Water for Elephants- Sara Gruen

Cover of "Water for Elephants: A Novel"

Cover of Water for Elephants: A Novel

I don’t know why it’s taken me so long to write this one up. I read Water for Elephants by Sara Gruen several months ago, before seeing the film starring Reese Witherspoon and Robert Pattinson. I was lucky enough to score tickets to the Australian Premier of the film, from one of my good friends, Tara.  Where possible I like to read a book, before seeing any film, television or theatrical version of it. I like being able to make up my own mind about what characters and places look like, before seeing whether a director sees them the same way.

I have to say that this was one of the rare instances where the film improved upon the book. Although the book was okay, it felt like it was a couple of drafts away from perfection. The process of turning it into a film stripped away unneccesary extra characters and the annoying retirement home subplot of the novel, leaving behind what should have been a great story.

Water for Elephants is about a circus traveling through America during the Great Depression. Jacob Jankowski is a veterinary science student at Cornell University, about to take his final exams, when he learns that his parents have died. To add to the blow of loosing his parents, Jacob also learns that their house and all their possessions are now owned by the bank. Penniless, homeless and unemployed, Jacob takes to the rails in search of a living. On boarding the first train that comes along, he finds himself having joined the Benzini Brother Most Spectacular Show on Earth. He also meets Marlena, the beautiful equestrian star, married to the charasmatic, but often cruel animal trainer.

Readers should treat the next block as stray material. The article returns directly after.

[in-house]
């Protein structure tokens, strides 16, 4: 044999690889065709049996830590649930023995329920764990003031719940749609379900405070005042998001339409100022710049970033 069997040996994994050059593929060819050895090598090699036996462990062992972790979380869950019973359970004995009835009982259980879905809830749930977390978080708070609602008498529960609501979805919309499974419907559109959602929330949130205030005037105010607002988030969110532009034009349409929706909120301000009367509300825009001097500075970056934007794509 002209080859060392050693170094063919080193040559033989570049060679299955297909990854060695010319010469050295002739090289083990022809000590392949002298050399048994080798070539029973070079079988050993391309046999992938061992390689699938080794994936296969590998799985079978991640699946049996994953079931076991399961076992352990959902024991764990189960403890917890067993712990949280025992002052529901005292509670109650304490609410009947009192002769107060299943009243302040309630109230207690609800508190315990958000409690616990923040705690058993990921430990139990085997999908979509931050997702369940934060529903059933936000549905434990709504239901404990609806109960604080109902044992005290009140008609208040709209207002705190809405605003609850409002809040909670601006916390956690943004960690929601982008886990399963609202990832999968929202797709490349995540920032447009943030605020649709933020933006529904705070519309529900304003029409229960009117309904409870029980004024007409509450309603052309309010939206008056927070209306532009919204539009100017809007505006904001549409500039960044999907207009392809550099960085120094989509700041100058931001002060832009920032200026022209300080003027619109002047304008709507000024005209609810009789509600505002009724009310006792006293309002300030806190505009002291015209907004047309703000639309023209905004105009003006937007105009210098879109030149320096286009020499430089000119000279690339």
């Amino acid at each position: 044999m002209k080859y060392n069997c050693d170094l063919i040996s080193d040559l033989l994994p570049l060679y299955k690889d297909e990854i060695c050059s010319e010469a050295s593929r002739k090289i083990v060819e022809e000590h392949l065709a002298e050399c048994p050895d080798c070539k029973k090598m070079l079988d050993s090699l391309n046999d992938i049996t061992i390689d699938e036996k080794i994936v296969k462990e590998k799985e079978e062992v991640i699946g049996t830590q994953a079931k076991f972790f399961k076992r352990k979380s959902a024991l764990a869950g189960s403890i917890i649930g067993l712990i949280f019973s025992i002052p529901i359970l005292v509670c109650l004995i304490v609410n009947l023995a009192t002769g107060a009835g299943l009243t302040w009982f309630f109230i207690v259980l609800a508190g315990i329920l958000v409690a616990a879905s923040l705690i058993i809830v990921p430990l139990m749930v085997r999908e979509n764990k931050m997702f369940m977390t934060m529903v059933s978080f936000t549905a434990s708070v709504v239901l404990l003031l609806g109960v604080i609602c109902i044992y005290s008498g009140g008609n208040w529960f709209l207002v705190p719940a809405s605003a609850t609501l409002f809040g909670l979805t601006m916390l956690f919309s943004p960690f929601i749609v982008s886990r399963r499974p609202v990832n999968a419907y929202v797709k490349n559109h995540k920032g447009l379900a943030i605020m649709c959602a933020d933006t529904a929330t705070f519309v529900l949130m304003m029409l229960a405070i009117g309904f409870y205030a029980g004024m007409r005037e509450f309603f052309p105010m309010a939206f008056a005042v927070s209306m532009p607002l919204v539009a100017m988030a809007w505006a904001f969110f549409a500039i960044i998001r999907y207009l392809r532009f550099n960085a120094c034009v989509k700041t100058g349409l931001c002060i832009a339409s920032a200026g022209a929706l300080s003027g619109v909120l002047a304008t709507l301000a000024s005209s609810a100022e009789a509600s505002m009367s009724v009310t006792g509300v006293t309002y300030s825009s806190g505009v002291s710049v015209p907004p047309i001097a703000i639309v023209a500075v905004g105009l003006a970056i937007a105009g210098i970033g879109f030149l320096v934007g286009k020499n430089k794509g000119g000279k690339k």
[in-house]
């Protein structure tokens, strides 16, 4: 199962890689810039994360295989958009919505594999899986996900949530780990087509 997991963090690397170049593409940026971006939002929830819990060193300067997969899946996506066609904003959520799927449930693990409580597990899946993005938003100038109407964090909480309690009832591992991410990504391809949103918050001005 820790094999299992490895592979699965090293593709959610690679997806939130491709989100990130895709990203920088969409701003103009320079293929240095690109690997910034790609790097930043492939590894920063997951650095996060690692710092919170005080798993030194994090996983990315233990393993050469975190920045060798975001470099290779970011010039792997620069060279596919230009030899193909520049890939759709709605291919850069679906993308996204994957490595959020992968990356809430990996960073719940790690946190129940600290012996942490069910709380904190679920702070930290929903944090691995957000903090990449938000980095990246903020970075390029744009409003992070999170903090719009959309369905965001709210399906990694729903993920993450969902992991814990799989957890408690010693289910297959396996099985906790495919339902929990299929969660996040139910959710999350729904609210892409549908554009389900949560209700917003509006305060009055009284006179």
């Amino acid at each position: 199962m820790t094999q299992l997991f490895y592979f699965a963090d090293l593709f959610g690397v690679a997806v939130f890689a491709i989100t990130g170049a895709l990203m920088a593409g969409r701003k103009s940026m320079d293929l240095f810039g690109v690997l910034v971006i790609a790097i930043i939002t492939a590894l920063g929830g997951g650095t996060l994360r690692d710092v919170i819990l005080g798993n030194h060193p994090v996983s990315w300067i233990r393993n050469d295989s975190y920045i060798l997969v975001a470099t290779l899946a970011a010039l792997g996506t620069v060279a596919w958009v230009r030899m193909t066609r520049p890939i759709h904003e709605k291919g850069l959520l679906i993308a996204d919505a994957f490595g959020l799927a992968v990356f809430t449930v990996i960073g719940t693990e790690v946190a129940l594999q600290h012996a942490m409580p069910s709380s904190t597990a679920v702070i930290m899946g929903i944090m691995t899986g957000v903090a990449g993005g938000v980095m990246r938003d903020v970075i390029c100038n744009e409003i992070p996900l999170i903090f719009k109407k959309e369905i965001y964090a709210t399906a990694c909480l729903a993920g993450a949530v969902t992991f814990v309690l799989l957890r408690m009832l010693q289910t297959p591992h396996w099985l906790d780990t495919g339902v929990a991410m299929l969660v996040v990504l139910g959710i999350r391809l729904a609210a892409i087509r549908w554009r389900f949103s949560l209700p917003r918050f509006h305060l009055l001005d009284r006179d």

As I said this book could have been so much more than it was. The subject matter alone should have been enough. But, for some reason, it just doesn’t quite hit the mark. There is no doubt that Gruen has filled her circus with all kinds of interesting characters, and has drawn an authentic picture of the prohibition era. But, it just misses something.

Although not awful, and a reasonable read, I would save this one for when you have nothing else to read.

One Day- David Nicholls

I initially started reading One Day by David Nichols, because after having read a lot of heavy, ‘serious’ literature lately, I wanted something light. I had heard some discussion about it in connection with the film, starring Anne Hathaway and Jim Sturgess. I was intrigued, but suspected that it would just be a bit of light ‘chick-lit’ froth, that would be enjoyable, but hardly ‘life changing’.  How wrong I was. This is a wonderful book, and one I suspect will become a well-worn favourite to be returned to regularly like an old friend. Which is appropriate because that is what the book (and the film too I suppose)  is all about.

The main premise of the book is that we begin with the meeting of the two main characters following their graduation from university, on the 15th July 1988, which is also St Swithin’s Day. We then revisit the two characters every year for the next nearly 20 years, always on the same day. With each chapter, and each passing year, we are quickly become acquainted with what has been happening in their lives over the last twelve months.

As I said, I loved this book. The two main characters are great, with great depth. We don’t always ‘like’ them, indeed there are times when the male lead in particular makes me want to throw things at him, but we still retain a desire to keep up with the events of their respective lives, and how their friendship grows and survives through all that life can throw at any relationship.

It is also an emotional book, surfing the joys, the sadness and the in-between of these two people.Be warned, you will need to keep the tissues on stand-by on several occasions. But there are also plenty of laugh out loud moments too. Although this will probably appeal more to women than men, it is an excellent book that I would happily recommend it to anyone.